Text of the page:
While their daughter Connie (Laraine Newman) doesn’t make an appearance—presumably because she’s grown up and moved out—Beldar (Dan Aykroyd) and Prymaat (Jane Curtin) have surfaced in a commercial for State Farm.
Seem familiar? Yeah, it’s a Coneheadified version of the “State of Unrest” commercial.
Maybe it’s because I grew up on early Saturday Night Live, but I think this is pretty funny. It’s got everything that went into a good Coneheads sketch: a typical suburban setting, a vocabulary query and a reference to mass quantities.
In honor of Saturday Night Live‘s 40th anniversary a few months ago, I wrote a piece about the history of the show and found myself watching a lot of the original sketches to see if they measured up to my memory of them. I was 9 when SNL went on the air, so I was hardly in their target demographic, but I loved it. My brother and I—who didn’t always get along at the time—used to stay up late to watch it together, especially when the guests were among our favorites. (I was a major Paul Simon fan even back then.)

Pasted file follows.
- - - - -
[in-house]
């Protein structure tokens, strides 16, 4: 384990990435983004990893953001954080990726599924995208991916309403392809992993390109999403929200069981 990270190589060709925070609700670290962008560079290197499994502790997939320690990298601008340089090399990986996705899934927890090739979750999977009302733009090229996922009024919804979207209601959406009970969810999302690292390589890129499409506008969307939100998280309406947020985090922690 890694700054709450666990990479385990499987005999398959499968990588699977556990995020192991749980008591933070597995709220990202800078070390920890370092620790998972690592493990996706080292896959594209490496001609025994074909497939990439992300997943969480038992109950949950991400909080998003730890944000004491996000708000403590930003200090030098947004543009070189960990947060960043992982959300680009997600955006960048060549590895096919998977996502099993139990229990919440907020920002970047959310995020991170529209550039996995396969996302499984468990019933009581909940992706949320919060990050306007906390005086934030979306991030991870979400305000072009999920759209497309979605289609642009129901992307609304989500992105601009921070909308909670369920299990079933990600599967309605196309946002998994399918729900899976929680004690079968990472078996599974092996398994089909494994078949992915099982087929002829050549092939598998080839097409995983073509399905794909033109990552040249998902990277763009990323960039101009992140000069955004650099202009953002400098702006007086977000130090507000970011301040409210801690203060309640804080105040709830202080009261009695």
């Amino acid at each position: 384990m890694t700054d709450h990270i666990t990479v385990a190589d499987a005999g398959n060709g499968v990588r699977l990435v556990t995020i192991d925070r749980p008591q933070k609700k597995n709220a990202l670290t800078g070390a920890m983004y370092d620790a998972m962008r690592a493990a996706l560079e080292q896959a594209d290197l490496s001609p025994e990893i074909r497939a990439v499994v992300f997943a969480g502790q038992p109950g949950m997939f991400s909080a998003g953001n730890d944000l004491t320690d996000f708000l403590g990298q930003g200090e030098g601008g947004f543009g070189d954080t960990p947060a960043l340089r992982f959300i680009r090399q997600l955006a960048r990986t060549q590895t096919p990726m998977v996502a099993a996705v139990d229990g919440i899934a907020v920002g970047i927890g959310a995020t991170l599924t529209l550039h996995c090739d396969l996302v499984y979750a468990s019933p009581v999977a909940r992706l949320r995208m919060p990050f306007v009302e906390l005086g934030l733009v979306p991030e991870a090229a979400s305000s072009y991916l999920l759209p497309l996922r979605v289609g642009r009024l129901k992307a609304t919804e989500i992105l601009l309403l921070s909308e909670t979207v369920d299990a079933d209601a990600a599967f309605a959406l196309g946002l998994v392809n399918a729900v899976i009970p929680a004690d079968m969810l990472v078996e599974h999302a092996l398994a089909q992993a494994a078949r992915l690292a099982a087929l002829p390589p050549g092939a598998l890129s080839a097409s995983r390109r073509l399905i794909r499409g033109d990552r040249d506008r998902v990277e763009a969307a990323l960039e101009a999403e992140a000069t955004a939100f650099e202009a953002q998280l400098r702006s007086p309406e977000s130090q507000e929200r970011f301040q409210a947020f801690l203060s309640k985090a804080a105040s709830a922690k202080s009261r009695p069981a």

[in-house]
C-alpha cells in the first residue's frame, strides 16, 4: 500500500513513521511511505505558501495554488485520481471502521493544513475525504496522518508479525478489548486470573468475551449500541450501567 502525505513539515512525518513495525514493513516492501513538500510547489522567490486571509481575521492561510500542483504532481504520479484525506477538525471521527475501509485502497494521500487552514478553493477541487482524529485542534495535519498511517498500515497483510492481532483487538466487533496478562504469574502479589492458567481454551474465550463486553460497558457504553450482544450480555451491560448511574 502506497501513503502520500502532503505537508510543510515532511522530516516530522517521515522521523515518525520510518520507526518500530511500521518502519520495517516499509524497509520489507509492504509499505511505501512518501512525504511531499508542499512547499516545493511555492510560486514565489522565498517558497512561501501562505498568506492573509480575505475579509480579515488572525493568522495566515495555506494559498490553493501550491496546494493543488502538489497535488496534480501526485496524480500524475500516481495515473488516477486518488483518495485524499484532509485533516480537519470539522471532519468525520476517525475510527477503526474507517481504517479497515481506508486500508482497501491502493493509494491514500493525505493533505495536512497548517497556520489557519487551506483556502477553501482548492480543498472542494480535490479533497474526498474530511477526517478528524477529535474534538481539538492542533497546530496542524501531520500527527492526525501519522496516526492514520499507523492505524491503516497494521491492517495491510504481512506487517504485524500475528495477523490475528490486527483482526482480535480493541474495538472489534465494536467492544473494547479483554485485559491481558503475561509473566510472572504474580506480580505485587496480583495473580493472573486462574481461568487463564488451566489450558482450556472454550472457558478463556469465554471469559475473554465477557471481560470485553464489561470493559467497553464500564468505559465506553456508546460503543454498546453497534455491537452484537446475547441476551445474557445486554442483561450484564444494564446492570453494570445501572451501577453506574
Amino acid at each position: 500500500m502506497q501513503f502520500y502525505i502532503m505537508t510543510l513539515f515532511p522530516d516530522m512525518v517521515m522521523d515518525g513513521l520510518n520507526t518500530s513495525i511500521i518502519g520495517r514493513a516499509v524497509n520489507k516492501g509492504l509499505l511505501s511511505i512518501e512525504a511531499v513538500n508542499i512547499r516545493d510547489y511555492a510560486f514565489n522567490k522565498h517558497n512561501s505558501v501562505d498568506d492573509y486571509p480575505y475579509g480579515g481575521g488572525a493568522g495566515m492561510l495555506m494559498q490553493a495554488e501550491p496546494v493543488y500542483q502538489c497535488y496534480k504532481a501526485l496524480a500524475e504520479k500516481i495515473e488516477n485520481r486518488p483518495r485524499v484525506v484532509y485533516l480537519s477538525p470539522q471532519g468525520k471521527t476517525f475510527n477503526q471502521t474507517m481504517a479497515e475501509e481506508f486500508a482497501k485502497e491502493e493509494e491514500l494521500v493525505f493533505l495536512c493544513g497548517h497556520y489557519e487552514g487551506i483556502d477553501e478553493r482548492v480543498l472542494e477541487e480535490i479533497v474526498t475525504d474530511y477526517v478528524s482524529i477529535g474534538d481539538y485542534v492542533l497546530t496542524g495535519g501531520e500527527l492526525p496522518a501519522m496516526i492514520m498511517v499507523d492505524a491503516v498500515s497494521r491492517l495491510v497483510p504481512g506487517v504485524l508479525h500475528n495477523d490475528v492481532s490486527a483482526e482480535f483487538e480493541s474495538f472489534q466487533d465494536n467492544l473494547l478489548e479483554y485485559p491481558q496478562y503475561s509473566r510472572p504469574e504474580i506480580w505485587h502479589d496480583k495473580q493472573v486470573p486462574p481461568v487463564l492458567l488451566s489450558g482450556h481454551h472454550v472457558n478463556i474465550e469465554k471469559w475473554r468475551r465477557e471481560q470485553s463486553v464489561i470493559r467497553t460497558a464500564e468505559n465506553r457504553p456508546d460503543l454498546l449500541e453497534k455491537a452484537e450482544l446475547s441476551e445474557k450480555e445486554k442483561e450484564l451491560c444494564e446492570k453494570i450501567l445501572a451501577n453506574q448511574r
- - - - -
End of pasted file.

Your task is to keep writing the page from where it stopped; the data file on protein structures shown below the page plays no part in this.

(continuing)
I gave up on the show in later years when the cast got less funny as well as more likely to laugh at their own jokes while they were on the air. But then I got to rediscover it all over again by watching it with my 11-year-old son. I know the show was pretty edgy back then, but if I could watch it at 9, maybe he’d like it at 11. This is what I showed him:
I couldn’t believe how hard he laughed when she said, “You sound like a really attractive guy.”
My happiest moment was when he decided that “The Wolverines,” the first sketch ever to air, the one that kicked off the show on its very first night, was utterly hilarious. He’s either a very sophisticated boy, or a weirdo like his momma. Or both.
And now I have a son who walks around saying “Cheeburger cheeburger!” and I couldn’t be prouder. Once he knows who Julia Child is, I’ve got another gem for him.